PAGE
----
Calamity Chad

Calamity Chad

Several generations ago five million people depended upon Lake Chad in central Africa for food and work. It was Africa’s fourth largest lake, the size of New Jersey, with bountiful fish and plenty of water for irrigated farming. Today the lake is one-tenth that size and supports 45 million people.

Equal assaults on the lake by climate change and overuse portend a day soon when it will all be sand. The run-up to that could be quick, a year or less, and the human catastrophe would be unprecedented like a nuclear attack on Japan.

Great lakes in Africa surrounded by semi-arid country or even desert are common. Lake Turkana in northern Kenya is the size of Lake Michigan. There are at least three sizable lakes in Mali (Débo, Sélingué and Manantali) and perhaps the most known of all to foreigners is Lake Etosha in Namibia.

All these are remnants of a very distant, verdant Africa, when it was literally all jungle or water. That was 65 million years ago. There weren’t even humans, then. But the relentless process of the growing desert begun by the dinosaur meteor and followed by consequential ice ages took Africa’s jungles away and gave it the Sahara.

But that took an awful long time, millions and millions of years.

What happened to Lake Chad in the last half century was caused by climate change, global warming. It didn’t help that the terrorist insurgency in eastern Nigeria created hundreds of thousands of refugees that fled to the lake.

Many, though, like myself in my novel, Chasm Gorge, believe that this century’s terrorist was produced in significant part by last century’s climate change.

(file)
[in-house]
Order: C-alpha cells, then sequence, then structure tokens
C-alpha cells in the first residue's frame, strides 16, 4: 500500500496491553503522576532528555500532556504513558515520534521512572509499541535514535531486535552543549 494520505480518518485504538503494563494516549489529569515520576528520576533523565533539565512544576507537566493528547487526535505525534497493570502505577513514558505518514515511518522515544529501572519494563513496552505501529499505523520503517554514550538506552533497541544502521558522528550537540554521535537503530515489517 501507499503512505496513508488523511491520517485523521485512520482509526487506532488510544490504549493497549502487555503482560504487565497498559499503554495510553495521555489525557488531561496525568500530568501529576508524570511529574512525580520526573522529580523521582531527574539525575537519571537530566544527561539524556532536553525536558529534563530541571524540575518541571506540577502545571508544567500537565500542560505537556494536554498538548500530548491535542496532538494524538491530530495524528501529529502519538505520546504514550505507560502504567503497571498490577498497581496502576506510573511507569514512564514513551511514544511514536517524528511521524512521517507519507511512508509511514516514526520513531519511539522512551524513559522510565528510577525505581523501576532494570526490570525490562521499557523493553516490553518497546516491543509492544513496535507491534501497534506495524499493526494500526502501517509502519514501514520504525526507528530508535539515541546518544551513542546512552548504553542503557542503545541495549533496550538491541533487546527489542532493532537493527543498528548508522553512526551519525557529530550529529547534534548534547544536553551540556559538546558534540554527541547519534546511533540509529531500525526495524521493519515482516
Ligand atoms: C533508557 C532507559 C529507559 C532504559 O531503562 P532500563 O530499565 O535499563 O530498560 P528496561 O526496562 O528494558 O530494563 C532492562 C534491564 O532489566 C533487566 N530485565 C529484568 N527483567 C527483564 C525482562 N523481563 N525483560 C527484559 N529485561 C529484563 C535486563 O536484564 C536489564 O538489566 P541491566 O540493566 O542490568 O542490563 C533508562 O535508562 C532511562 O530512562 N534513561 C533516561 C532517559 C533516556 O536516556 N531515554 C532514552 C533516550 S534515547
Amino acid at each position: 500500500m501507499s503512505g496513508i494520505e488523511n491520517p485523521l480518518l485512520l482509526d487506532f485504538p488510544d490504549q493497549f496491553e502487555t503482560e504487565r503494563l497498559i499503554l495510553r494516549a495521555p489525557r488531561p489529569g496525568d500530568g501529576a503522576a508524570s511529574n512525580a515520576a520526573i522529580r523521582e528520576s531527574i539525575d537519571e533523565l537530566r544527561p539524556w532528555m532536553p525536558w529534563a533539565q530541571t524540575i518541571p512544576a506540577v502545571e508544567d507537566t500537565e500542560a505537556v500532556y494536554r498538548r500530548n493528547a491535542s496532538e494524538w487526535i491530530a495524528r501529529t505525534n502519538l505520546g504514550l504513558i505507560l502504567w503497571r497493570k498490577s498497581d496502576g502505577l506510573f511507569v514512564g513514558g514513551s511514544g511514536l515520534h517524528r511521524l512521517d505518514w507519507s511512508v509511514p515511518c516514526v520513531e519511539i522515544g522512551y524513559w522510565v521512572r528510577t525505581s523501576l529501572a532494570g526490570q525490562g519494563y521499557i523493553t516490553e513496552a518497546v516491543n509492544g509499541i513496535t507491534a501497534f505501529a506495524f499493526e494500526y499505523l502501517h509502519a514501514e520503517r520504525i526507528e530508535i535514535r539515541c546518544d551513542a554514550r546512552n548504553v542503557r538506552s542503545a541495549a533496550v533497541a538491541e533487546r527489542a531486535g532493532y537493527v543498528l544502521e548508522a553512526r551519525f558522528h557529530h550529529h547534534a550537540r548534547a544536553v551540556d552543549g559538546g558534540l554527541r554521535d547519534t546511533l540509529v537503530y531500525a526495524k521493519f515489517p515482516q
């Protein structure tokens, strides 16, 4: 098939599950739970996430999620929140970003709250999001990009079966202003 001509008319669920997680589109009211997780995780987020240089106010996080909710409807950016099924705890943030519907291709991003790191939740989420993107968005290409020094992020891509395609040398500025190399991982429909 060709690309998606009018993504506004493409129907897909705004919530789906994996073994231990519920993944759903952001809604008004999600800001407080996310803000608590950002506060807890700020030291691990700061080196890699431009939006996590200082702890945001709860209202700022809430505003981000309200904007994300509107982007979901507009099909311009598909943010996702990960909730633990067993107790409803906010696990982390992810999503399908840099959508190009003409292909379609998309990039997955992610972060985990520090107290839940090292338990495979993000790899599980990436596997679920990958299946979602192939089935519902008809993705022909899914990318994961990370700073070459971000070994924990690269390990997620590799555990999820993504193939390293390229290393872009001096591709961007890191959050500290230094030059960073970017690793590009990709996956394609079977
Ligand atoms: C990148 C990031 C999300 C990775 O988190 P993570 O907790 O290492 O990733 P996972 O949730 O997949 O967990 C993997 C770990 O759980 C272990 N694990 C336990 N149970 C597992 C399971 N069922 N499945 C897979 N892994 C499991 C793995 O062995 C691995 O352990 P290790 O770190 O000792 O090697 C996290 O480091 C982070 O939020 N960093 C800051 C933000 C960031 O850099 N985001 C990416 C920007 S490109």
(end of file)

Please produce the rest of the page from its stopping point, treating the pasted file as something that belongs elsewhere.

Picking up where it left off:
The speed with which Lake Chad is shrinking has provoked a most unusual human response: Fill it back up.

Nigeria is the central actor in this ersatz Mother Nature.

Nigeria has the most to lose among the other countries that border the lake: Chad, Niger and the Cameroon. It is by far the most developed and modern. Its agricultural industry desperately needs water from the lake.

Nigeria is also the home to Boko-Haram, the terrorist group that from time to time has controlled almost a third of the country and which sends the refugees fleeing east to the lake. Whoa to the disco clubs in Lagos if all those refugees had to flee south and west instead.

“The plan” follows an old Libyan plan which used massive pipelines to transfer water into the desert for agriculture. Nigeria estimates it will cost $14.2 billion dollars. That’s roughly half the government’s annual budget. It would be as if America were undertaking a project that cost $2 trillion.

Which we might end up doing if we keep ignoring climate change.

“It is obvious that the Lake Chad calamity did not just creep up on everybody,” a writer for the Nigerian magazine Punch charged. “Both the LCBC [Lake Chad Basin Commission] and the international community watched, perhaps unconcernedly, as the place described by Buhari as an oasis in the desert gradually deteriorated to its present state.”

How many Americans are watching Phoenix today? How many of those Americans will let their momentary surprise evaporate?

The pipeline would come from The Congo, which at least today has more water than it needs. It is the last true jungle of Africa. The idea might be scientifically plausible, but the people and insurgents who rule The Congo probably haven’t been consulted. They generally don’t listen to news. There’s too much gunfire.

“It’s a ridiculous plan and it will never happen,” the BBC concluded earlier this year, paraphrasing the movers and shakers of the region. Ridiculous perhaps, but now being considered at the highest levels of government. Policy is often a negative game. Do what hurts the least.

Everyone recognizes the urgency. A NatGeo writer following worried fisherpersons on the lake wrote:

“With the smell of the catch still in the air, the women turn their backs to the lake and begin walking inland. Within only a few hundred feet the lush plants give way to sand. Suddenly and dramatically, the women are encircled by the Sahel, the zone of transition before the Sahara desert begins, the sand rising to their ankles.”